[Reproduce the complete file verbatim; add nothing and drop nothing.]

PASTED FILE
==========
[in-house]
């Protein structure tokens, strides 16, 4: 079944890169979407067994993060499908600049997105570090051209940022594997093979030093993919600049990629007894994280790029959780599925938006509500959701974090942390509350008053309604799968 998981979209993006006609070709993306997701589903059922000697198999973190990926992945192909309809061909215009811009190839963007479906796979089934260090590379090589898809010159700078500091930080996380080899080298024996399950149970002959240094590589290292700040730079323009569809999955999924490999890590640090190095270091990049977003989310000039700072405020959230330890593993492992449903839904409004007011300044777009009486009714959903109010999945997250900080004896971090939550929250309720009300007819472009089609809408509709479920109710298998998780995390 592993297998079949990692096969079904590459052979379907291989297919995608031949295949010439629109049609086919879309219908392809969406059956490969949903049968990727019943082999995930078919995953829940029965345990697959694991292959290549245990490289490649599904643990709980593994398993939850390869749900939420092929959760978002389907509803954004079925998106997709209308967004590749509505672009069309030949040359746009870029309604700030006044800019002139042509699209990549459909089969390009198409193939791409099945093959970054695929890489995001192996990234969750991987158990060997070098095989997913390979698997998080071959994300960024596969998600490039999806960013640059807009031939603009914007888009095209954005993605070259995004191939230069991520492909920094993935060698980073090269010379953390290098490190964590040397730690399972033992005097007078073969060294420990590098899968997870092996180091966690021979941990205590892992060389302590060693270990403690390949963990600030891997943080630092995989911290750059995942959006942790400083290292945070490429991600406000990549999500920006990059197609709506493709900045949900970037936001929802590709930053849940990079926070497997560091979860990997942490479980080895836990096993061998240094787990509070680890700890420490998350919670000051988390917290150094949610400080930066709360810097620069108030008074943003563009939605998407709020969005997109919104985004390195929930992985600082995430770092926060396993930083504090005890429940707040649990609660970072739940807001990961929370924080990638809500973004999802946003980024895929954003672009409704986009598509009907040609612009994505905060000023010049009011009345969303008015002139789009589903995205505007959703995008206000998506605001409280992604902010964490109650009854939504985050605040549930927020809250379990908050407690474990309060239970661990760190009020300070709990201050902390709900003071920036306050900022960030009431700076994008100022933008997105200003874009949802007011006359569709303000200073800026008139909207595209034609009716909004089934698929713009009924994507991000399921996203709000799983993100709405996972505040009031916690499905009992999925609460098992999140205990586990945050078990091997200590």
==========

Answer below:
[in-house]
């Protein structure tokens, strides 16, 4: 079944890169979407067994993060499908600049997105570090051209940022594997093979030093993919600049990629007894994280790029959780599925938006509500959701974090942390509350008053309604799968 998981979209993006006609070709993306997701589903059922000697198999973190990926992945192909309809061909215009811009190839963007479906796979089934260090590379090589898809010159700078500091930080996380080899080298024996399950149970002959240094590589290292700040730079323009569809999955999924490999890590640090190095270091990049977003989310000039700072405020959230330890593993492992449903839904409004007011300044777009009486009714959903109010999945997250900080004896971090939550929250309720009300007819472009089609809408509709479920109710298998998780995390 592993297998079949990692096969079904590459052979379907291989297919995608031949295949010439629109049609086919879309219908392809969406059956490969949903049968990727019943082999995930078919995953829940029965345990697959694991292959290549245990490289490649599904643990709980593994398993939850390869749900939420092929959760978002389907509803954004079925998106997709209308967004590749509505672009069309030949040359746009870029309604700030006044800019002139042509699209990549459909089969390009198409193939791409099945093959970054695929890489995001192996990234969750991987158990060997070098095989997913390979698997998080071959994300960024596969998600490039999806960013640059807009031939603009914007888009095209954005993605070259995004191939230069991520492909920094993935060698980073090269010379953390290098490190964590040397730690399972033992005097007078073969060294420990590098899968997870092996180091966690021979941990205590892992060389302590060693270990403690390949963990600030891997943080630092995989911290750059995942959006942790400083290292945070490429991600406000990549999500920006990059197609709506493709900045949900970037936001929802590709930053849940990079926070497997560091979860990997942490479980080895836990096993061998240094787990509070680890700890420490998350919670000051988390917290150094949610400080930066709360810097620069108030008074943003563009939605998407709020969005997109919104985004390195929930992985600082995430770092926060396993930083504090005890429940707040649990609660970072739940807001990961929370924080990638809500973004999802946003980024895929954003672009409704986009598509009907040609612009994505905060000023010049009011009345969303008015002139789009589903995205505007959703995008206000998506605001409280992604902010964490109650009854939504985050605040549930927020809250379990908050407690474990309060239970661990760190009020300070709990201050902390709900003071920036306050900022960030009431700076994008100022933008997105200003874009949802007011006359569709303000200073800026008139909207595209034609009716909004089934698929713009009924994507991000399921996203709000799983993100709405996972505040009031916690499905009992999925609460098992999140205990586990945050078990091997200590």